Role of sphingolipids in the biogenesis and biological activity of extracellular vesiclesExtracellular vesicles (EVs) are membrane vesicles released by both eukaryotic and prokaryotic cells; they not only serve physiological functions, such as disposal of cellular components, but also play pathophysiologic roles in inflammatory and degenerative diseases. Common molecular mechanisms for EV biogenesis are evident in different cell biological contexts across eukaryotic phyla, and inhibition of this biogenesis may provide an avenue for therapeutic research. The involvement of sphingolipids (SLs) and their enzymes on EV biogenesis and release has not received much attention in current research.
Lipid transfer proteins rectify inter-organelle flux and accurately deliver lipids at membrane contact sitesThe endoplasmic reticulum (ER) is the main center for the synthesis of various lipid types in cells, and newly synthesized lipids are delivered from the ER to other organelles. In the past decade, various lipid transfer proteins (LTPs) have been recognized as mediators of lipid transport from the ER to other organelles; inter-organelle transport occurs at membrane contact sites (MCSs) and in a nonvesicular manner. Although the intermembrane transfer reaction catalyzed by LTPs is an equilibrium reaction, various types of newly synthesized lipids are transported unidirectionally in cells.
The role of lipoprotein (a) in chronic kidney disease: Thematic Review Series: Lipoprotein (a): Coming of Age at LastLipoprotein (a) [Lp(a)] and its measurement, structure and function, the impact of ethnicity and environmental factors, epidemiological and genetic associations with vascular disease, and new prospects in drug development have been extensively examined throughout this Thematic Review Series on Lp(a). Studies suggest that the kidney has a role in Lp(a) catabolism, and that Lp(a) levels are increased in association with kidney disease only for people with large apo(a) isoforms. By contrast, in those patients with large protein losses, as in the nephrotic syndrome and continuous ambulatory peritoneal dialysis, Lp(a) is increased irrespective of apo(a) isoform size.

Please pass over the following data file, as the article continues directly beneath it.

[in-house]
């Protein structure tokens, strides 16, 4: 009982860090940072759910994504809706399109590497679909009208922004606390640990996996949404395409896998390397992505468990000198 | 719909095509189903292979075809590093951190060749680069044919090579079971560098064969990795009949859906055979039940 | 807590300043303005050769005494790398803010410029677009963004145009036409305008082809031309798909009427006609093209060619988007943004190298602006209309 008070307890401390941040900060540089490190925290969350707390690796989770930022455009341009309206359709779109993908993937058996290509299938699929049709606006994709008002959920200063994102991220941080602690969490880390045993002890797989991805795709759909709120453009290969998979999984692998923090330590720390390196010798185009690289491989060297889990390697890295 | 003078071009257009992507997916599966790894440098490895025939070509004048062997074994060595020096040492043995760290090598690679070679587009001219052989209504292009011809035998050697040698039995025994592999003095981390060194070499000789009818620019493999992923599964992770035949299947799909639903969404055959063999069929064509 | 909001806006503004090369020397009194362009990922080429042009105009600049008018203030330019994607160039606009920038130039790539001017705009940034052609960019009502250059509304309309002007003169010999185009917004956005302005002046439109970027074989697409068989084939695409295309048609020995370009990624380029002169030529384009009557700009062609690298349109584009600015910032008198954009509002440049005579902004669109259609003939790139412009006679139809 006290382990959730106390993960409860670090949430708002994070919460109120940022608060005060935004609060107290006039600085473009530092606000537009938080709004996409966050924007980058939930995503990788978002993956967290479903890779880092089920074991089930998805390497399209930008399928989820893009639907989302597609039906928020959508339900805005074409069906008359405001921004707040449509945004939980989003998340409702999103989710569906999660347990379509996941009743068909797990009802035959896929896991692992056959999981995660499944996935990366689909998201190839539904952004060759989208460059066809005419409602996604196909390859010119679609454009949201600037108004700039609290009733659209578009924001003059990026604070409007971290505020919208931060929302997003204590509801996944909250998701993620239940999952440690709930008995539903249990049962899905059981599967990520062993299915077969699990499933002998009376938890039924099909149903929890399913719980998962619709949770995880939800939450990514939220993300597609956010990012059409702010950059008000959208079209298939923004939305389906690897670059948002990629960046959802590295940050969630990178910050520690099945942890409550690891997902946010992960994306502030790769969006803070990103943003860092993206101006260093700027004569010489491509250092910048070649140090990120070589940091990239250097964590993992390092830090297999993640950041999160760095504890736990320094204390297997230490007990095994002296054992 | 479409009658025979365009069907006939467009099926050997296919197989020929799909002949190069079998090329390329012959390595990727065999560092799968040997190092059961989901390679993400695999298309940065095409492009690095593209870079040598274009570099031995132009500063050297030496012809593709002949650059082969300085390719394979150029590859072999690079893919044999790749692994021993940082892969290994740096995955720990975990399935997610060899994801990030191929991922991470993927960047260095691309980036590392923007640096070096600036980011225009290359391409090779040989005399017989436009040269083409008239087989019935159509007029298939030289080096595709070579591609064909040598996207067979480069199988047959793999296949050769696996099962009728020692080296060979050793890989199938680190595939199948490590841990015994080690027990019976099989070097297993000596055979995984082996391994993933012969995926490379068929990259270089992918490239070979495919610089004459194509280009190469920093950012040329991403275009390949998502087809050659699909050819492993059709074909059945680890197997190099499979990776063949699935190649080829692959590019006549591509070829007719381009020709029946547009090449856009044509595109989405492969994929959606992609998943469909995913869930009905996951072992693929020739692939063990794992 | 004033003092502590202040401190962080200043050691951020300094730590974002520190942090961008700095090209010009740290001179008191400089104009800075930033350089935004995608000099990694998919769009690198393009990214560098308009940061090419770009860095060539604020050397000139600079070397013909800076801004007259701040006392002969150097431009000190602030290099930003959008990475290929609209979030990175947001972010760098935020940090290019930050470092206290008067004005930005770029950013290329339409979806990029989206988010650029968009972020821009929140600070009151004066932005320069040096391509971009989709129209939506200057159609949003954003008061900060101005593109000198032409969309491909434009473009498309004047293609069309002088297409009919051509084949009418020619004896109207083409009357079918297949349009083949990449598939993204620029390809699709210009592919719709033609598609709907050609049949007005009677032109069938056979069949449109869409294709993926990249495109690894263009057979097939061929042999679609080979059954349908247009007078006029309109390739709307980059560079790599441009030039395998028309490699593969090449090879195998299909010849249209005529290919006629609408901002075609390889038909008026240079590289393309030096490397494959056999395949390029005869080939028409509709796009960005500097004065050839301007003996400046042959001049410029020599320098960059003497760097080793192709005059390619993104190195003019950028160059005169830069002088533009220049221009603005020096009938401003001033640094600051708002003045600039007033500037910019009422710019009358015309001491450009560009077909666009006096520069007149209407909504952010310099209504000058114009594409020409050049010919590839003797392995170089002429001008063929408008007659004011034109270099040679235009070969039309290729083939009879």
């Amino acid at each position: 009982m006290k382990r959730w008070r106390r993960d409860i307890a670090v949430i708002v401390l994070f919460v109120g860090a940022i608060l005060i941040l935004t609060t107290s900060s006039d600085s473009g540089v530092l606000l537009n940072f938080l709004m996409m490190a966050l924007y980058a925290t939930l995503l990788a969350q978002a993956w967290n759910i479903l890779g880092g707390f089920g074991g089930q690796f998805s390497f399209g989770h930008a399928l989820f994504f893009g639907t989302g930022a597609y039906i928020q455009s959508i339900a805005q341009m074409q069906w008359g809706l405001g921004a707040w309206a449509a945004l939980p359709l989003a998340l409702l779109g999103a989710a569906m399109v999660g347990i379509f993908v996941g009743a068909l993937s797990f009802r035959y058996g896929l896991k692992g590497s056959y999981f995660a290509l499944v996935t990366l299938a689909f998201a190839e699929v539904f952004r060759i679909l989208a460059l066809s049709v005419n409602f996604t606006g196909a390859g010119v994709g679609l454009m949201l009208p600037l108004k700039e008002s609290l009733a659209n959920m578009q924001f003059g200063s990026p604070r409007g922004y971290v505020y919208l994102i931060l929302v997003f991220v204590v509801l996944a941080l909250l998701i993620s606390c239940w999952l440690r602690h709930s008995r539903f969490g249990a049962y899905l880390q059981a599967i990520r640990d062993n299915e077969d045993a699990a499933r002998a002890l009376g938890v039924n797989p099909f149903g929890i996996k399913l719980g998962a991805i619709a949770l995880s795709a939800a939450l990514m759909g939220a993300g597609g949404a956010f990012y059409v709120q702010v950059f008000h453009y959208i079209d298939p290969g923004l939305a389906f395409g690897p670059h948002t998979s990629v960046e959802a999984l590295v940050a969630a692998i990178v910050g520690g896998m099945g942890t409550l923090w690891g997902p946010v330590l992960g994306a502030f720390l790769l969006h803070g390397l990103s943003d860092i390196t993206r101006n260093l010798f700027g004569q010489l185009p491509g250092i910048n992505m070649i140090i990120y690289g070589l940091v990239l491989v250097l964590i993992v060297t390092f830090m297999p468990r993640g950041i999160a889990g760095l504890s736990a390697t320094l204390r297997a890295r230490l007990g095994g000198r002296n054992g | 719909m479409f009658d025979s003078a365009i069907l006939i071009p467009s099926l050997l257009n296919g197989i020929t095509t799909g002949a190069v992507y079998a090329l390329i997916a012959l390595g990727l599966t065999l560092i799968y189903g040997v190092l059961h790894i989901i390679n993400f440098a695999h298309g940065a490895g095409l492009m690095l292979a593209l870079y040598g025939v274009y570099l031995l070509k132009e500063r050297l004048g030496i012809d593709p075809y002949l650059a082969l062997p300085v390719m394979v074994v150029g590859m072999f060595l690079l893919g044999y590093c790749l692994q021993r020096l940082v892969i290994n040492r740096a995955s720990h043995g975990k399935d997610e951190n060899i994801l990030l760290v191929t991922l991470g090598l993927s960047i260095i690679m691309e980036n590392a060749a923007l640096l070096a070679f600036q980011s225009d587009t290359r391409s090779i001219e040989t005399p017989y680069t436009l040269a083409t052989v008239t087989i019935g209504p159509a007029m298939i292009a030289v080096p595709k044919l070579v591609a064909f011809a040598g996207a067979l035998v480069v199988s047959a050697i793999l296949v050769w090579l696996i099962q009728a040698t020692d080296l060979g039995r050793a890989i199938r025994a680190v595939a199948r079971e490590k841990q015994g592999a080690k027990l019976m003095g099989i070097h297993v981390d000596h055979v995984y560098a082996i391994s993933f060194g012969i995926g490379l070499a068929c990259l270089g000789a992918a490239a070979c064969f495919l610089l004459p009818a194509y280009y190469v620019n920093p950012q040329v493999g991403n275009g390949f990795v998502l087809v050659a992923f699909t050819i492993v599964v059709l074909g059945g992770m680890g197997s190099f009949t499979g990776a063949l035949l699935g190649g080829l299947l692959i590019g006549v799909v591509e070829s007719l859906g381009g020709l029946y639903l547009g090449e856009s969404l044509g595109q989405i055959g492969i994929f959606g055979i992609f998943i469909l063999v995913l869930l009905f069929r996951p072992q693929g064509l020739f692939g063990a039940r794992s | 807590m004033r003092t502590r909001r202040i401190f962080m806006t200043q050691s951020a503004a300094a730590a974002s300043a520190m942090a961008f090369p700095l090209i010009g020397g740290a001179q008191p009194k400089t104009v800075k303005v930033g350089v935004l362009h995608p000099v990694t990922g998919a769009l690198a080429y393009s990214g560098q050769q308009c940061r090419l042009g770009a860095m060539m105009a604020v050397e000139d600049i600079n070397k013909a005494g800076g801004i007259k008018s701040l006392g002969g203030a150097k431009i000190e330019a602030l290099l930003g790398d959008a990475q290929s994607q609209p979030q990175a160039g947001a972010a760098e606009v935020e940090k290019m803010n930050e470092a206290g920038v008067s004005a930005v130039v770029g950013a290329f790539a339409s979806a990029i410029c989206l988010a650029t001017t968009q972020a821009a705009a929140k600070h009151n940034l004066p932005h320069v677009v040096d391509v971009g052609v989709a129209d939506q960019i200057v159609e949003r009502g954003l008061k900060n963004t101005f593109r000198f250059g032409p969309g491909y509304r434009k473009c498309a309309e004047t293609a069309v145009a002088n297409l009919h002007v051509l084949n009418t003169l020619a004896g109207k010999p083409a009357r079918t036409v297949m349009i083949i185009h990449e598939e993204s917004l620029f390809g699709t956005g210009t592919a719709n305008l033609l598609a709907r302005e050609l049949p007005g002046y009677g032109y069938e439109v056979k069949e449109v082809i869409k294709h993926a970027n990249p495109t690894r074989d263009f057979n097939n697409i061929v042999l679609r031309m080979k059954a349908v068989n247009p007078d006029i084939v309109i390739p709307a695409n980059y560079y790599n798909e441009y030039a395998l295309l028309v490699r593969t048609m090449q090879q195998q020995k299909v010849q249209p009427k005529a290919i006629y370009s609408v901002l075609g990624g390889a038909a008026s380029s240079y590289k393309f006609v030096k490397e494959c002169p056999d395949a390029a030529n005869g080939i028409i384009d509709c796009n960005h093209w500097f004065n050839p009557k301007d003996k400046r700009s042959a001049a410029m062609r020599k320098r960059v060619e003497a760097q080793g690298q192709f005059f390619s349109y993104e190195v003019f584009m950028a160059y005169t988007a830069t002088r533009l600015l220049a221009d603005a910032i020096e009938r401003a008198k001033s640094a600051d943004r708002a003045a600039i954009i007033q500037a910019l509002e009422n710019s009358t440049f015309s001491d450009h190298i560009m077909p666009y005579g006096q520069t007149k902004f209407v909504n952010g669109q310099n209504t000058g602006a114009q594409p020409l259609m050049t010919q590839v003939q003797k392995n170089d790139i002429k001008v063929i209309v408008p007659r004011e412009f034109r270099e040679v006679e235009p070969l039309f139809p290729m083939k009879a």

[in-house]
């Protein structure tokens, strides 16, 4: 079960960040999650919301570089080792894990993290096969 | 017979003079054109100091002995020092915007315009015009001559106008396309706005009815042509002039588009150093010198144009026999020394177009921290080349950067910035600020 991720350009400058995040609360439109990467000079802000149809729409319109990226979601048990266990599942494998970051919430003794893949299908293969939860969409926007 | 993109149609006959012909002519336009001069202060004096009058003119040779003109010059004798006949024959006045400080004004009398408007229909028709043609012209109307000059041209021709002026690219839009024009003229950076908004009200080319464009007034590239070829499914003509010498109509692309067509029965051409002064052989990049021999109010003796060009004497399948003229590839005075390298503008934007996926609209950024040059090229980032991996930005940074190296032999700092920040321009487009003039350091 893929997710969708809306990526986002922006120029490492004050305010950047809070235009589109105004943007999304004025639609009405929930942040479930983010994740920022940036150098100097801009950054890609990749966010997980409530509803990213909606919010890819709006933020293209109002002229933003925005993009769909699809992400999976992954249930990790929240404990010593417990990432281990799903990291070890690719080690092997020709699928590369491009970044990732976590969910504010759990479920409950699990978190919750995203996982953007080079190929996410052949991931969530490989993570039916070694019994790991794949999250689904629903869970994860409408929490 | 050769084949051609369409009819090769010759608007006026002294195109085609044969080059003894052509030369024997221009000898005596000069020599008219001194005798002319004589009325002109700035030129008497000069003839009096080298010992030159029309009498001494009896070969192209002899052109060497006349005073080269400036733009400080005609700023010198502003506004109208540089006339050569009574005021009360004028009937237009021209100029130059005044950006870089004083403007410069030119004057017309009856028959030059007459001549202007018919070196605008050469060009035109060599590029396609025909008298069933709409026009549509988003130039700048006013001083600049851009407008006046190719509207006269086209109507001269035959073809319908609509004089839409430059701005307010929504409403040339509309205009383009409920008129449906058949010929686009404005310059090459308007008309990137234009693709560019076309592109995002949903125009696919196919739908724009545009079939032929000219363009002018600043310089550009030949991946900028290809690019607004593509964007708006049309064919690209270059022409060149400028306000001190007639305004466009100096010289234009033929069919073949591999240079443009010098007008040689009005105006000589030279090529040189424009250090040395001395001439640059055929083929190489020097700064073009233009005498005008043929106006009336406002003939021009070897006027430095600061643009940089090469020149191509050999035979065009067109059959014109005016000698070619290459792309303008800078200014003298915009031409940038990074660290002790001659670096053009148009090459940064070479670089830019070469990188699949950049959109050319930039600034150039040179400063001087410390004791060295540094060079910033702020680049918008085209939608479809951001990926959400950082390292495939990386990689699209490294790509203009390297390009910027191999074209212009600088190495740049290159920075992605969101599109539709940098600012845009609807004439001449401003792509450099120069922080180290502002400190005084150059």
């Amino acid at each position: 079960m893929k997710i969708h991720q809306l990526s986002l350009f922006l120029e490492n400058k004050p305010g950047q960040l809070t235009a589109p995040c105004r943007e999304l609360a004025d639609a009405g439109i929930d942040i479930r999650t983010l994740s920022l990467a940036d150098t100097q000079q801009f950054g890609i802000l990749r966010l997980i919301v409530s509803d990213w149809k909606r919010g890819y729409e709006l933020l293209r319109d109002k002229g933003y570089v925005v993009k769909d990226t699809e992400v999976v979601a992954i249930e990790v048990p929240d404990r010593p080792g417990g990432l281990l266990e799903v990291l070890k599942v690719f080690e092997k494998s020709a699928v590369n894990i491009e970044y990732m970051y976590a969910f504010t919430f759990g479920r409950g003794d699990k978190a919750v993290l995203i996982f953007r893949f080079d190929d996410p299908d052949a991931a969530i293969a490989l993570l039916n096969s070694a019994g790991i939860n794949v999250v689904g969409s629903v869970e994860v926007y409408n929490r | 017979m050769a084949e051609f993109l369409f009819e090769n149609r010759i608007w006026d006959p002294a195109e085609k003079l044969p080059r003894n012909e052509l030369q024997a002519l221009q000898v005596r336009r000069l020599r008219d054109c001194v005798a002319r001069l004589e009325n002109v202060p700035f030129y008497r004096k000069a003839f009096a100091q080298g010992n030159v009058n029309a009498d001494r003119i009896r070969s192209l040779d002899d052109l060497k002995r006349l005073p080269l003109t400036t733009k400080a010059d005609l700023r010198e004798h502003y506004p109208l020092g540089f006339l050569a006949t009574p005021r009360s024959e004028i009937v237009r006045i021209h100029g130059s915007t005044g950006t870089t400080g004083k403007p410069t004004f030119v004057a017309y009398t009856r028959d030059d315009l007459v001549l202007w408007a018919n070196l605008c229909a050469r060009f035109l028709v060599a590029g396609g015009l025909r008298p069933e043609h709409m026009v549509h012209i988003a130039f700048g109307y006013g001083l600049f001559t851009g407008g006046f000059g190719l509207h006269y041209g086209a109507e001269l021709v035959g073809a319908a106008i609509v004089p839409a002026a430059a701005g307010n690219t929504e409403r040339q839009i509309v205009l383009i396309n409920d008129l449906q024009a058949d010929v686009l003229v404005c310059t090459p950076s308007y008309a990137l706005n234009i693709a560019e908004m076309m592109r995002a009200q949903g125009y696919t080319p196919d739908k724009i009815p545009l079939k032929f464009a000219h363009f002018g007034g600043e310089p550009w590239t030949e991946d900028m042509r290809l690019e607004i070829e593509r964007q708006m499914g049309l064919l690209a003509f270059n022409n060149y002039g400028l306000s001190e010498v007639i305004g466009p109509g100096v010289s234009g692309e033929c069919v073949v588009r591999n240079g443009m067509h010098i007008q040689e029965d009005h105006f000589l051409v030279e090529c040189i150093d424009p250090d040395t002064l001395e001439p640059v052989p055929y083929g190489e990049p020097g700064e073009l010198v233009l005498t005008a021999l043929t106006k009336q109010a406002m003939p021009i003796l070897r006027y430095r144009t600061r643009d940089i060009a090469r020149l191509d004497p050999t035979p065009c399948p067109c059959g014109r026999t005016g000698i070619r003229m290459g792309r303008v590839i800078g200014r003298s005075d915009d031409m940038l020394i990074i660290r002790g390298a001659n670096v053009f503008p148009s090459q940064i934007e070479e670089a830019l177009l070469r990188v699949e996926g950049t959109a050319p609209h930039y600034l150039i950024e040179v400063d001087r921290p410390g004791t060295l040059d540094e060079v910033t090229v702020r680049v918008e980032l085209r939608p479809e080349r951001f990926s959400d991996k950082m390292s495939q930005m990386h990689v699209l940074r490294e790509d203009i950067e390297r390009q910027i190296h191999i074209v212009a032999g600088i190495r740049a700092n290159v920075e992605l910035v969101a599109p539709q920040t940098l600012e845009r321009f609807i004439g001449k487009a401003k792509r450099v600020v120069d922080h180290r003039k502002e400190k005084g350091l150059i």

Is ABCA1 a lipid transfer protein?ABCA1 functions as a lipid transporter because it mediates the transfer of cellular phospholipid (PL) and free (unesterified) cholesterol (FC) to apoA-I and related proteins present in the extracellular medium. ABCA1 is a membrane PL translocase and its enzymatic activity leads to transfer of PL molecules from the cytoplasmic leaflet to the exofacial leaflet of a cell plasma membrane (PM). The presence of active ABCA1 in the PM promotes binding of apoA-I to the cell surface. About 10% of this bound apoA-I interacts directly with ABCA1 and stabilizes the transporter.
Phospholipid transfer protein: its impact on lipoprotein homeostasis and atherosclerosisPhospholipid transfer protein (PLTP) is one of the major modulators of lipoprotein metabolism and atherosclerosis development in humans; however, we still do not quite understand the mechanisms. In mouse models, PLTP overexpression induces atherosclerosis, while its deficiency reduces it. Thus, mouse models were used to explore the mechanisms. In this review, I summarize the major progress made in the PLTP research field and emphasize its impact on lipoprotein metabolism and atherosclerosis, as well as its regulation.
Cholesteryl ester transfer protein and its inhibitorsMost of the cholesterol in plasma is in an esterified form that is generated in potentially cardioprotective HDLs. Cholesteryl ester transfer protein (CETP) mediates bidirectional transfers of cholesteryl esters (CEs) and triglycerides (TGs) between plasma lipoproteins. Because CE originates in HDLs and TG enters the plasma as a component of VLDLs, activity of CETP results in a net mass transfer of CE from HDLs to VLDLs and LDLs, and of TG from VLDLs to LDLs and HDLs. As inhibition of CETP activity increases the concentration of HDL-cholesterol and decreases the concentration of VLDL- and LDL-cholesterol, it has the potential to reduce atherosclerotic CVD.
Dynamic role of the transmembrane glycoprotein CD36 (SR-B2) in cellular fatty acid uptake and utilizationThe widely expressed transmembrane glycoprotein, cluster of differentiation 36 (CD36), a scavenger receptor class B protein (SR-B2), serves many functions in lipid metabolism and signaling. Here, we review CD36's role in facilitating cellular long-chain fatty acid uptake across the plasma membrane, particularly in heart and skeletal muscles. CD36 acts in concert with other membrane proteins, such as peripheral plasma membrane fatty acid-binding protein, and is an intracellular docking site for cytoplasmic fatty acid-binding protein.